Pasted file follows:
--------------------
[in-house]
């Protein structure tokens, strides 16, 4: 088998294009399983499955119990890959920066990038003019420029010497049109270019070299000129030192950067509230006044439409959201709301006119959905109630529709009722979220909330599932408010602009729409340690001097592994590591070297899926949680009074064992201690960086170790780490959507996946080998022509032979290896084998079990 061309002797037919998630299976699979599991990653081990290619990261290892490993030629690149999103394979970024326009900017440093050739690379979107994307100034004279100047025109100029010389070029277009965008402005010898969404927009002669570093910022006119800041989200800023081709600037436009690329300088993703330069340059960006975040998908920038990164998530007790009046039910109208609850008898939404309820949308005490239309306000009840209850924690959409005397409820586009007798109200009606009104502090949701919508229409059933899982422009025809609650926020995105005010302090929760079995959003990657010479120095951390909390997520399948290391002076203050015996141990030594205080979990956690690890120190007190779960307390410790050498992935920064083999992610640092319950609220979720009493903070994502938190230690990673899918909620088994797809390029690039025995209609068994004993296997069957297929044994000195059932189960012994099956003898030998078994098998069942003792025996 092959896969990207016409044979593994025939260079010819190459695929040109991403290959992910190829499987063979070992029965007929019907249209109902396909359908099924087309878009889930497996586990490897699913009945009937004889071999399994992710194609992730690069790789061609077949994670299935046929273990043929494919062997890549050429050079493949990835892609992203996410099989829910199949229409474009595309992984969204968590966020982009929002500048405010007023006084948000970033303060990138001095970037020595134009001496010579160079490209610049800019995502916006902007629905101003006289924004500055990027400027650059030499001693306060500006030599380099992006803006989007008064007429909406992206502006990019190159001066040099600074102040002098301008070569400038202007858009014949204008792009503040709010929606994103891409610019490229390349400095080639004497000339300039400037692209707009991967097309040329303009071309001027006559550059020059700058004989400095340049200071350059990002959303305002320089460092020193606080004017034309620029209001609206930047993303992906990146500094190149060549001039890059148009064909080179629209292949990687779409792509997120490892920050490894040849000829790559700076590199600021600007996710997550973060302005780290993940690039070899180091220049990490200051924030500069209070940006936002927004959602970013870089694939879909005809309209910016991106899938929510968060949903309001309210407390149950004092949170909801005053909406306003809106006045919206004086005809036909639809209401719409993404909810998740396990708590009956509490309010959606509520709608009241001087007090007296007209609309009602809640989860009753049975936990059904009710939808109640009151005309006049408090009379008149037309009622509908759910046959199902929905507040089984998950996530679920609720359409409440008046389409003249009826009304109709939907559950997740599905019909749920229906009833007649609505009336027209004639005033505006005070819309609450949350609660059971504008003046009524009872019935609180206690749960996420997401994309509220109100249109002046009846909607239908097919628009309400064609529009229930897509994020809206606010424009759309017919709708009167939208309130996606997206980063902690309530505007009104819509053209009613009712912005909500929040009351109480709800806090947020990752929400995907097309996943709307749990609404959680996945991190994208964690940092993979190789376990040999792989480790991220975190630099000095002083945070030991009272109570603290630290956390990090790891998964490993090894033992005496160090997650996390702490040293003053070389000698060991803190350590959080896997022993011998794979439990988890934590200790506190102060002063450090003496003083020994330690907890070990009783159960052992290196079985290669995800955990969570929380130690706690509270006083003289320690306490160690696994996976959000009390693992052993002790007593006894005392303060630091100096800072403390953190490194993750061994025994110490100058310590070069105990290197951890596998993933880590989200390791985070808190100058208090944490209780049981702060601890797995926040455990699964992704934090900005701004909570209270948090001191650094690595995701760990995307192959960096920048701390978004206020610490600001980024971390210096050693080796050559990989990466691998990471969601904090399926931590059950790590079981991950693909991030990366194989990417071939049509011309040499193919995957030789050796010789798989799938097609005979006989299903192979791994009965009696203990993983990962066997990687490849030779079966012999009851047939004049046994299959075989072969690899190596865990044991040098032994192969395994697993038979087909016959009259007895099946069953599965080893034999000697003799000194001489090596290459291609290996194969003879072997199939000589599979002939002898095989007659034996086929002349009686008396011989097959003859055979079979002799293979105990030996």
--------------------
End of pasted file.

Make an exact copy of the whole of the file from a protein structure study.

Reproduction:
[in-house]
């Protein structure tokens, strides 16, 4: 088998294009399983499955119990890959920066990038003019420029010497049109270019070299000129030192950067509230006044439409959201709301006119959905109630529709009722979220909330599932408010602009729409340690001097592994590591070297899926949680009074064992201690960086170790780490959507996946080998022509032979290896084998079990 061309002797037919998630299976699979599991990653081990290619990261290892490993030629690149999103394979970024326009900017440093050739690379979107994307100034004279100047025109100029010389070029277009965008402005010898969404927009002669570093910022006119800041989200800023081709600037436009690329300088993703330069340059960006975040998908920038990164998530007790009046039910109208609850008898939404309820949308005490239309306000009840209850924690959409005397409820586009007798109200009606009104502090949701919508229409059933899982422009025809609650926020995105005010302090929760079995959003990657010479120095951390909390997520399948290391002076203050015996141990030594205080979990956690690890120190007190779960307390410790050498992935920064083999992610640092319950609220979720009493903070994502938190230690990673899918909620088994797809390029690039025995209609068994004993296997069957297929044994000195059932189960012994099956003898030998078994098998069942003792025996 092959896969990207016409044979593994025939260079010819190459695929040109991403290959992910190829499987063979070992029965007929019907249209109902396909359908099924087309878009889930497996586990490897699913009945009937004889071999399994992710194609992730690069790789061609077949994670299935046929273990043929494919062997890549050429050079493949990835892609992203996410099989829910199949229409474009595309992984969204968590966020982009929002500048405010007023006084948000970033303060990138001095970037020595134009001496010579160079490209610049800019995502916006902007629905101003006289924004500055990027400027650059030499001693306060500006030599380099992006803006989007008064007429909406992206502006990019190159001066040099600074102040002098301008070569400038202007858009014949204008792009503040709010929606994103891409610019490229390349400095080639004497000339300039400037692209707009991967097309040329303009071309001027006559550059020059700058004989400095340049200071350059990002959303305002320089460092020193606080004017034309620029209001609206930047993303992906990146500094190149060549001039890059148009064909080179629209292949990687779409792509997120490892920050490894040849000829790559700076590199600021600007996710997550973060302005780290993940690039070899180091220049990490200051924030500069209070940006936002927004959602970013870089694939879909005809309209910016991106899938929510968060949903309001309210407390149950004092949170909801005053909406306003809106006045919206004086005809036909639809209401719409993404909810998740396990708590009956509490309010959606509520709608009241001087007090007296007209609309009602809640989860009753049975936990059904009710939808109640009151005309006049408090009379008149037309009622509908759910046959199902929905507040089984998950996530679920609720359409409440008046389409003249009826009304109709939907559950997740599905019909749920229906009833007649609505009336027209004639005033505006005070819309609450949350609660059971504008003046009524009872019935609180206690749960996420997401994309509220109100249109002046009846909607239908097919628009309400064609529009229930897509994020809206606010424009759309017919709708009167939208309130996606997206980063902690309530505007009104819509053209009613009712912005909500929040009351109480709800806090947020990752929400995907097309996943709307749990609404959680996945991190994208964690940092993979190789376990040999792989480790991220975190630099000095002083945070030991009272109570603290630290956390990090790891998964490993090894033992005496160090997650996390702490040293003053070389000698060991803190350590959080896997022993011998794979439990988890934590200790506190102060002063450090003496003083020994330690907890070990009783159960052992290196079985290669995800955990969570929380130690706690509270006083003289320690306490160690696994996976959000009390693992052993002790007593006894005392303060630091100096800072403390953190490194993750061994025994110490100058310590070069105990290197951890596998993933880590989200390791985070808190100058208090944490209780049981702060601890797995926040455990699964992704934090900005701004909570209270948090001191650094690595995701760990995307192959960096920048701390978004206020610490600001980024971390210096050693080796050559990989990466691998990471969601904090399926931590059950790590079981991950693909991030990366194989990417071939049509011309040499193919995957030789050796010789798989799938097609005979006989299903192979791994009965009696203990993983990962066997990687490849030779079966012999009851047939004049046994299959075989072969690899190596865990044991040098032994192969395994697993038979087909016959009259007895099946069953599965080893034999000697003799000194001489090596290459291609290996194969003879072997199939000589599979002939002898095989007659034996086929002349009686008396011989097959003859055979079979002799293979105990030996």